We bother teaching phonics

Isn’t it enough to simply teach our young learners the alphabet?

Phonics teaching involves teaching children the relationship between the written letters of the alphabet (the graphemes, to use their technical name) and the individual sounds of spoken language – i.e. the phonemes.
The phonemes are the smallest parts of spoken language that combine to make up words. They are the speech sounds, not the actual letters, in a word. For example, the word look has four letters but only three phonemes (l, oo and k).
The English alphabet has 26 letters but around 43 phonemes (it’s hard to specify the exact number as there are variations due to accent and dialect).
The aim of phonics teaching is to help learners understand that there are systematic relationships between written letters and spoken sounds (even though the vagaries of the English language mean that these relationships are not always entirely predictable). Knowledge of phonics helps children recognize familiar words and also decode new words. It means they are better equipped to enter into (and also enjoy) the world of reading and pronouncing English words.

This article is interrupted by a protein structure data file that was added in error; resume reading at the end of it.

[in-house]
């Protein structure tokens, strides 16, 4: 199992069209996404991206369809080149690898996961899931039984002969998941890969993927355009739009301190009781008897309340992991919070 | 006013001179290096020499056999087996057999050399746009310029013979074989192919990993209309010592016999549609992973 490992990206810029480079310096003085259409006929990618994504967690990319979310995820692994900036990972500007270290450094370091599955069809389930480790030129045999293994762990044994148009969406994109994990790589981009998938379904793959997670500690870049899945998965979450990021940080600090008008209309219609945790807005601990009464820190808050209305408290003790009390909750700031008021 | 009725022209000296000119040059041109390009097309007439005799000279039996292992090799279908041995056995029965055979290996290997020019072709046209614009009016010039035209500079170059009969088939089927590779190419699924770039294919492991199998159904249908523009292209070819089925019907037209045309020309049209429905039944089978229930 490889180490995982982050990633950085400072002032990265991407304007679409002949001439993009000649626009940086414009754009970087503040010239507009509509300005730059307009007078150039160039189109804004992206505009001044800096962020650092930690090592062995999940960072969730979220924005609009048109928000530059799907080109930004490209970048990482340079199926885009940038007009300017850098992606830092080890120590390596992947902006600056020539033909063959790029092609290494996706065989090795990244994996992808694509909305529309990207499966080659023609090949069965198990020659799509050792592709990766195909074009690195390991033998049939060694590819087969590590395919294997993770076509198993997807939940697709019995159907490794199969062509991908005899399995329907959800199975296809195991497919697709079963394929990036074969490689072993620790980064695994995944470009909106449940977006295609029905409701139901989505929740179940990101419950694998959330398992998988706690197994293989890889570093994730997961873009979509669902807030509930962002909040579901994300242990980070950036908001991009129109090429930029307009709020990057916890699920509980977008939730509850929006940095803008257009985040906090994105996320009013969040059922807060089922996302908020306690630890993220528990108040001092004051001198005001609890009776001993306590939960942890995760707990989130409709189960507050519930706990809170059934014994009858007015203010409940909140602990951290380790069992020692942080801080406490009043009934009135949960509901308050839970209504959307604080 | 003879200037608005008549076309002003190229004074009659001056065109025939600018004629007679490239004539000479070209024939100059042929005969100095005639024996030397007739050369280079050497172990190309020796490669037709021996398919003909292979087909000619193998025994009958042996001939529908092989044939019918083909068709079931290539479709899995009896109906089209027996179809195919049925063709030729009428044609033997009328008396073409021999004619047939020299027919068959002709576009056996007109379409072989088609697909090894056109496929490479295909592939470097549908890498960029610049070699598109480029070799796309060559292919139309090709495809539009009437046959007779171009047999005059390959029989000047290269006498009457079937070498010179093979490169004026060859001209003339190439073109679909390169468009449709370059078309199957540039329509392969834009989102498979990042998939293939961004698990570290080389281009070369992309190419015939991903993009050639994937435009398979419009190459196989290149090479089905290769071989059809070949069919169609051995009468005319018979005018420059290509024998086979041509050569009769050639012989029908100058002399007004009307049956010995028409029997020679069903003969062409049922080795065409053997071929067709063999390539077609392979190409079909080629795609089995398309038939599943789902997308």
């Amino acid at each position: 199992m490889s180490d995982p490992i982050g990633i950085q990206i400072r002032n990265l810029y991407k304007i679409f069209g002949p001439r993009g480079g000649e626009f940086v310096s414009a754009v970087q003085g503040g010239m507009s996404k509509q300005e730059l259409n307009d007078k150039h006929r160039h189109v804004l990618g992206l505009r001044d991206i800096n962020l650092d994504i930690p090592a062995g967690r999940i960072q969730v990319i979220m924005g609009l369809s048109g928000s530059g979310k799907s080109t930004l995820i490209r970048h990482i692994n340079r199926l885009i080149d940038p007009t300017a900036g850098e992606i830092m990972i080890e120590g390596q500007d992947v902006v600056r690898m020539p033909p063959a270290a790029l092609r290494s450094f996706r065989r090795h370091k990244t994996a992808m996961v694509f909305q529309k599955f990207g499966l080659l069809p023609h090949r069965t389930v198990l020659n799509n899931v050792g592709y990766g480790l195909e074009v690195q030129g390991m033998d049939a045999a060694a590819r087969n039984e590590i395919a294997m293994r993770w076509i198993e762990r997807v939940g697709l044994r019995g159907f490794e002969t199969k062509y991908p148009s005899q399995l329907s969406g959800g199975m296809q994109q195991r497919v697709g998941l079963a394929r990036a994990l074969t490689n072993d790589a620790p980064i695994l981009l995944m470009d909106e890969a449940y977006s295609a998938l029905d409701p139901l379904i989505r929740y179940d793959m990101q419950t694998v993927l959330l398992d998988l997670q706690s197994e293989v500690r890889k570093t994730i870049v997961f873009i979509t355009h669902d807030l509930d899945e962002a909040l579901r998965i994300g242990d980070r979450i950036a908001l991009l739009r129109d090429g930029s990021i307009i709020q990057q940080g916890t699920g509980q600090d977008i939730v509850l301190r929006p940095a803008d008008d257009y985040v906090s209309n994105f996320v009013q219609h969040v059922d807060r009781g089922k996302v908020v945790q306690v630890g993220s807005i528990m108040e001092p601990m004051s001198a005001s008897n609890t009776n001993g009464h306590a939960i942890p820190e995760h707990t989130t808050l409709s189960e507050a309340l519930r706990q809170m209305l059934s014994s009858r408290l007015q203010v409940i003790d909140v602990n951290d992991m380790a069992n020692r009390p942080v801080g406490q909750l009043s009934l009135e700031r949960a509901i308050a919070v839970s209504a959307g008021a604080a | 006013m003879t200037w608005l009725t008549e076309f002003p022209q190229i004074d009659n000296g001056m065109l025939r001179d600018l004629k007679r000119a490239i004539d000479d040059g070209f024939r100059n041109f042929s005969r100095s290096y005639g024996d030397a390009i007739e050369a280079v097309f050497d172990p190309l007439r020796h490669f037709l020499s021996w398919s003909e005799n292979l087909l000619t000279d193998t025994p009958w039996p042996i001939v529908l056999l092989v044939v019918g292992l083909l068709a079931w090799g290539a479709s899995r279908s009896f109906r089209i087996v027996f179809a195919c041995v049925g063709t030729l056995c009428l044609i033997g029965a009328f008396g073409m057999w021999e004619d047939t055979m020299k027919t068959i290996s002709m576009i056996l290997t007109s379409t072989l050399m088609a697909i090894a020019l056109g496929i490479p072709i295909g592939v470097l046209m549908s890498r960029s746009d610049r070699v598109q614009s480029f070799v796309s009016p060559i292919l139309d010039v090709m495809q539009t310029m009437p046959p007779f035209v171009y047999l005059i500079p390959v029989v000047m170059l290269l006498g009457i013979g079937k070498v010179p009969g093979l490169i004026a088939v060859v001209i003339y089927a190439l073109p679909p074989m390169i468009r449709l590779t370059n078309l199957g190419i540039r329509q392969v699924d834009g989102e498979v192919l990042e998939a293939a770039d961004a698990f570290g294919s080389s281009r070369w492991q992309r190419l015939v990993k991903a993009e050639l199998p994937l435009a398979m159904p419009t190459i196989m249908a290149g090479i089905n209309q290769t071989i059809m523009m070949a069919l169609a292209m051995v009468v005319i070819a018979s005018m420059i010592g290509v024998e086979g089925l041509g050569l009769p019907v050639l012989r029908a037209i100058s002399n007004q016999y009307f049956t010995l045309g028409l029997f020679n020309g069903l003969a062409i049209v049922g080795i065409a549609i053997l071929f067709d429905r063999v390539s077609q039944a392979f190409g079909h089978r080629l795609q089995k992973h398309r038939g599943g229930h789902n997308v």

It’s generally found that learners who struggle with reading have one of two main difficulties – either comprehension problems, or trouble identifying, using and/or learning the sounds of speech that correspond to the letters. Phonics teaching addresses the latter area of difficulty extremely efficiently.
So, to answer the opening question, phonics teaching prepares our children for language learning and that fact alone makes it worth the effort. And, no, it is not simply enough to teach the alphabet in isolation. Key research findings on phonics teaching indicate that systematic phonics instruction is more effective than no phonics instruction at all and makes a significant difference to the pace at which a child’s word recognition, spelling and reading progresses.

Phonemic awareness is a valuable tool for all language learners.

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